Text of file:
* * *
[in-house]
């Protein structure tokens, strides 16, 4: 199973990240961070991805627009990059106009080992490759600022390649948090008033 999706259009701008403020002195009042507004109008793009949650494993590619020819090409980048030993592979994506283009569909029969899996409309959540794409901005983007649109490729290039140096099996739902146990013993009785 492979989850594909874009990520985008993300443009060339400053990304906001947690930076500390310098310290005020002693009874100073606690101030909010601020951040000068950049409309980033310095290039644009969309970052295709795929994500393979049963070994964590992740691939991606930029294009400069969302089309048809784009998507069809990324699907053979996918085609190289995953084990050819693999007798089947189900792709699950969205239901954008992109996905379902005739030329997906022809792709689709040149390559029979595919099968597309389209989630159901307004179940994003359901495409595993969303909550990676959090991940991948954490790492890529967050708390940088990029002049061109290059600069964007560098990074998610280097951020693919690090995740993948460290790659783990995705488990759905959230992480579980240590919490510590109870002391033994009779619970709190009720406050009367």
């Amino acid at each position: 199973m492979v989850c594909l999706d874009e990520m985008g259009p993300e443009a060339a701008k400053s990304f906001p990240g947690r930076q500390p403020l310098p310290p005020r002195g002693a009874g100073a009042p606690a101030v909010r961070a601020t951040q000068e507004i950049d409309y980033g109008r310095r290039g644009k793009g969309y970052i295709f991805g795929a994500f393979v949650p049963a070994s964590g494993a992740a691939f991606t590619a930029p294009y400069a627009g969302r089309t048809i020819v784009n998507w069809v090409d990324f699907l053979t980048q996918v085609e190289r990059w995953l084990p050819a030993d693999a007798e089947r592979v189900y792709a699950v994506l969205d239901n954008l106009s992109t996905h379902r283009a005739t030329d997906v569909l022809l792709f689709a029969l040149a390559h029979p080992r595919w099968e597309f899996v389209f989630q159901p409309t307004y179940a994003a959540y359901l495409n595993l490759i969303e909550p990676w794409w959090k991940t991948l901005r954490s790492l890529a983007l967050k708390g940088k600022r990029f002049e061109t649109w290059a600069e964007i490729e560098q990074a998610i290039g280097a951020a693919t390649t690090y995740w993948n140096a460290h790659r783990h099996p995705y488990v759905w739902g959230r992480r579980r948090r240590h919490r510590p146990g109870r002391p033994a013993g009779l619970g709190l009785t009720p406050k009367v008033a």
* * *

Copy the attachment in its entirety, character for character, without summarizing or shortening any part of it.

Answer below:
[in-house]
């Protein structure tokens, strides 16, 4: 199973990240961070991805627009990059106009080992490759600022390649948090008033 999706259009701008403020002195009042507004109008793009949650494993590619020819090409980048030993592979994506283009569909029969899996409309959540794409901005983007649109490729290039140096099996739902146990013993009785 492979989850594909874009990520985008993300443009060339400053990304906001947690930076500390310098310290005020002693009874100073606690101030909010601020951040000068950049409309980033310095290039644009969309970052295709795929994500393979049963070994964590992740691939991606930029294009400069969302089309048809784009998507069809990324699907053979996918085609190289995953084990050819693999007798089947189900792709699950969205239901954008992109996905379902005739030329997906022809792709689709040149390559029979595919099968597309389209989630159901307004179940994003359901495409595993969303909550990676959090991940991948954490790492890529967050708390940088990029002049061109290059600069964007560098990074998610280097951020693919690090995740993948460290790659783990995705488990759905959230992480579980240590919490510590109870002391033994009779619970709190009720406050009367």
């Amino acid at each position: 199973m492979v989850c594909l999706d874009e990520m985008g259009p993300e443009a060339a701008k400053s990304f906001p990240g947690r930076q500390p403020l310098p310290p005020r002195g002693a009874g100073a009042p606690a101030v909010r961070a601020t951040q000068e507004i950049d409309y980033g109008r310095r290039g644009k793009g969309y970052i295709f991805g795929a994500f393979v949650p049963a070994s964590g494993a992740a691939f991606t590619a930029p294009y400069a627009g969302r089309t048809i020819v784009n998507w069809v090409d990324f699907l053979t980048q996918v085609e190289r990059w995953l084990p050819a030993d693999a007798e089947r592979v189900y792709a699950v994506l969205d239901n954008l106009s992109t996905h379902r283009a005739t030329d997906v569909l022809l792709f689709a029969l040149a390559h029979p080992r595919w099968e597309f899996v389209f989630q159901p409309t307004y179940a994003a959540y359901l495409n595993l490759i969303e909550p990676w794409w959090k991940t991948l901005r954490s790492l890529a983007l967050k708390g940088k600022r990029f002049e061109t649109w290059a600069e964007i490729e560098q990074a998610i290039g280097a951020a693919t390649t690090y995740w993948n140096a460290h790659r783990h099996p995705y488990v759905w739902g959230r992480r579980r948090r240590h919490r510590p146990g109870r002391p033994a013993g009779l619970g709190l009785t009720p406050k009367v008033a």